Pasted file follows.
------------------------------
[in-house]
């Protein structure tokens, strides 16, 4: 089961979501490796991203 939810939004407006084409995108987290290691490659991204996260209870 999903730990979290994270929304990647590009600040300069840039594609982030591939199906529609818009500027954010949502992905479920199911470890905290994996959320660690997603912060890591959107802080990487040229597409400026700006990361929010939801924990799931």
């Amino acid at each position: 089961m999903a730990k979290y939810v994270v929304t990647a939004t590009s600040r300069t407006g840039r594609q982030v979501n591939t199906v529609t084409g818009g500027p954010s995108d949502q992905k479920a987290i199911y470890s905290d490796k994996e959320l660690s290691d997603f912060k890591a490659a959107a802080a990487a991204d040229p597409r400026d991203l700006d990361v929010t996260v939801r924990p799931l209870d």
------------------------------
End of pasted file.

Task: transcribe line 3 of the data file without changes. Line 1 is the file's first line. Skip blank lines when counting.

């Amino acid at each position: 089961m999903a730990k979290y939810v994270v929304t990647a939004t590009s600040r300069t407006g840039r594609q982030v979501n591939t199906v529609t084409g818009g500027p954010s995108d949502q992905k479920a987290i199911y470890s905290d490796k994996e959320l660690s290691d997603f912060k890591a490659a959107a802080a990487a991204d040229p597409r400026d991203l700006d990361v929010t996260v939801r924990p799931l209870d």